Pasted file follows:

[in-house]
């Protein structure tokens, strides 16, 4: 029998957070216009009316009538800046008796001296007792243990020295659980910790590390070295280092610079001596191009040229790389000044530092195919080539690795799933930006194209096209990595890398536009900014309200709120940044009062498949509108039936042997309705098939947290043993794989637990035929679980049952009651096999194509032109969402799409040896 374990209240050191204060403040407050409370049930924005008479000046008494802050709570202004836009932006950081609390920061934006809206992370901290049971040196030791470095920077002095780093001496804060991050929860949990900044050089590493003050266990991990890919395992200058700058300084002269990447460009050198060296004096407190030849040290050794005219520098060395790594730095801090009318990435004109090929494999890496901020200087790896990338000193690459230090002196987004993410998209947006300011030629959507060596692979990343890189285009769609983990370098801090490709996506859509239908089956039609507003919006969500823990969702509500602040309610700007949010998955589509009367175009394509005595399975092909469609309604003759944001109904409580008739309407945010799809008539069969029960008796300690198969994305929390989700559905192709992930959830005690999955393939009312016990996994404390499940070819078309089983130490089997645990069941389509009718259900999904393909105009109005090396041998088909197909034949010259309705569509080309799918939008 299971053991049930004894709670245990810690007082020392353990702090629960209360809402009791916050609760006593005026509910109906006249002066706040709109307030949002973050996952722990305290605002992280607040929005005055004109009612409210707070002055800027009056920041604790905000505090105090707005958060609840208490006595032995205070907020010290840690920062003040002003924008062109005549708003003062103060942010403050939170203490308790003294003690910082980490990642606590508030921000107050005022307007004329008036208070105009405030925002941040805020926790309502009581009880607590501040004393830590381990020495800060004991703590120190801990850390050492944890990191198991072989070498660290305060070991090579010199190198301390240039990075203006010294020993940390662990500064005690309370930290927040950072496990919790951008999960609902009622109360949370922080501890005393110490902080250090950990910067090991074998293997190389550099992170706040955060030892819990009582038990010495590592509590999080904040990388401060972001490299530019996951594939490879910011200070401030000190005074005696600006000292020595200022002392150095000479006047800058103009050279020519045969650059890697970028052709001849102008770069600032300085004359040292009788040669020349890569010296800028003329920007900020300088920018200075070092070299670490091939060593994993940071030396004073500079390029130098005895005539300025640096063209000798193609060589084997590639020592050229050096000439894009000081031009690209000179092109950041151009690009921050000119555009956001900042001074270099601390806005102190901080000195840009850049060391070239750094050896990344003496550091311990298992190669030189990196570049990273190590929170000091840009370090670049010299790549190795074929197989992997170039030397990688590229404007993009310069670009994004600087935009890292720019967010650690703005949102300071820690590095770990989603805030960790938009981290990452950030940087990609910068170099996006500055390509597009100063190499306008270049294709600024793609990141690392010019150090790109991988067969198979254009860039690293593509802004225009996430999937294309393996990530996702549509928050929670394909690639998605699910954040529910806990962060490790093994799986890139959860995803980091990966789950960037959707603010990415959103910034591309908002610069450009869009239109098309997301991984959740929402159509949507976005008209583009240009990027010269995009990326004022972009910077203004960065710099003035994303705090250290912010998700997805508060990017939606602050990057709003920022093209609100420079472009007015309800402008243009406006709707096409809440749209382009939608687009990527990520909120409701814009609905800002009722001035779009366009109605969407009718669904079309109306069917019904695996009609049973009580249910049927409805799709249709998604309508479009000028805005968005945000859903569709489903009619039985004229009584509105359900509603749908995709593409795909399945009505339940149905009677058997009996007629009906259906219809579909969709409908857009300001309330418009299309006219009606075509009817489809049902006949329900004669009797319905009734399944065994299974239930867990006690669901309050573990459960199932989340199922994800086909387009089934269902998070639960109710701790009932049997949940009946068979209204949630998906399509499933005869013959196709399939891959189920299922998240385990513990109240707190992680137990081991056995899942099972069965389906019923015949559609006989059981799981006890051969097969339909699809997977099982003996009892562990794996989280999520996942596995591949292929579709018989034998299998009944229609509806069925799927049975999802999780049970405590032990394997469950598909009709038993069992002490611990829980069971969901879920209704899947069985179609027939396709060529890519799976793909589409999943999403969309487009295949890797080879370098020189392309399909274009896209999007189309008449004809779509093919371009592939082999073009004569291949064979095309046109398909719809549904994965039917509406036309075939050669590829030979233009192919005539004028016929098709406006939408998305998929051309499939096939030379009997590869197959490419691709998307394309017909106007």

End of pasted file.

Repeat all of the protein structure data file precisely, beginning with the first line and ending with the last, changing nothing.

[in-house]
């Protein structure tokens, strides 16, 4: 029998957070216009009316009538800046008796001296007792243990020295659980910790590390070295280092610079001596191009040229790389000044530092195919080539690795799933930006194209096209990595890398536009900014309200709120940044009062498949509108039936042997309705098939947290043993794989637990035929679980049952009651096999194509032109969402799409040896 374990209240050191204060403040407050409370049930924005008479000046008494802050709570202004836009932006950081609390920061934006809206992370901290049971040196030791470095920077002095780093001496804060991050929860949990900044050089590493003050266990991990890919395992200058700058300084002269990447460009050198060296004096407190030849040290050794005219520098060395790594730095801090009318990435004109090929494999890496901020200087790896990338000193690459230090002196987004993410998209947006300011030629959507060596692979990343890189285009769609983990370098801090490709996506859509239908089956039609507003919006969500823990969702509500602040309610700007949010998955589509009367175009394509005595399975092909469609309604003759944001109904409580008739309407945010799809008539069969029960008796300690198969994305929390989700559905192709992930959830005690999955393939009312016990996994404390499940070819078309089983130490089997645990069941389509009718259900999904393909105009109005090396041998088909197909034949010259309705569509080309799918939008 299971053991049930004894709670245990810690007082020392353990702090629960209360809402009791916050609760006593005026509910109906006249002066706040709109307030949002973050996952722990305290605002992280607040929005005055004109009612409210707070002055800027009056920041604790905000505090105090707005958060609840208490006595032995205070907020010290840690920062003040002003924008062109005549708003003062103060942010403050939170203490308790003294003690910082980490990642606590508030921000107050005022307007004329008036208070105009405030925002941040805020926790309502009581009880607590501040004393830590381990020495800060004991703590120190801990850390050492944890990191198991072989070498660290305060070991090579010199190198301390240039990075203006010294020993940390662990500064005690309370930290927040950072496990919790951008999960609902009622109360949370922080501890005393110490902080250090950990910067090991074998293997190389550099992170706040955060030892819990009582038990010495590592509590999080904040990388401060972001490299530019996951594939490879910011200070401030000190005074005696600006000292020595200022002392150095000479006047800058103009050279020519045969650059890697970028052709001849102008770069600032300085004359040292009788040669020349890569010296800028003329920007900020300088920018200075070092070299670490091939060593994993940071030396004073500079390029130098005895005539300025640096063209000798193609060589084997590639020592050229050096000439894009000081031009690209000179092109950041151009690009921050000119555009956001900042001074270099601390806005102190901080000195840009850049060391070239750094050896990344003496550091311990298992190669030189990196570049990273190590929170000091840009370090670049010299790549190795074929197989992997170039030397990688590229404007993009310069670009994004600087935009890292720019967010650690703005949102300071820690590095770990989603805030960790938009981290990452950030940087990609910068170099996006500055390509597009100063190499306008270049294709600024793609990141690392010019150090790109991988067969198979254009860039690293593509802004225009996430999937294309393996990530996702549509928050929670394909690639998605699910954040529910806990962060490790093994799986890139959860995803980091990966789950960037959707603010990415959103910034591309908002610069450009869009239109098309997301991984959740929402159509949507976005008209583009240009990027010269995009990326004022972009910077203004960065710099003035994303705090250290912010998700997805508060990017939606602050990057709003920022093209609100420079472009007015309800402008243009406006709707096409809440749209382009939608687009990527990520909120409701814009609905800002009722001035779009366009109605969407009718669904079309109306069917019904695996009609049973009580249910049927409805799709249709998604309508479009000028805005968005945000859903569709489903009619039985004229009584509105359900509603749908995709593409795909399945009505339940149905009677058997009996007629009906259906219809579909969709409908857009300001309330418009299309006219009606075509009817489809049902006949329900004669009797319905009734399944065994299974239930867990006690669901309050573990459960199932989340199922994800086909387009089934269902998070639960109710701790009932049997949940009946068979209204949630998906399509499933005869013959196709399939891959189920299922998240385990513990109240707190992680137990081991056995899942099972069965389906019923015949559609006989059981799981006890051969097969339909699809997977099982003996009892562990794996989280999520996942596995591949292929579709018989034998299998009944229609509806069925799927049975999802999780049970405590032990394997469950598909009709038993069992002490611990829980069971969901879920209704899947069985179609027939396709060529890519799976793909589409999943999403969309487009295949890797080879370098020189392309399909274009896209999007189309008449004809779509093919371009592939082999073009004569291949064979095309046109398909719809549904994965039917509406036309075939050669590829030979233009192919005539004028016929098709406006939408998305998929051309499939096939030379009997590869197959490419691709998307394309017909106007």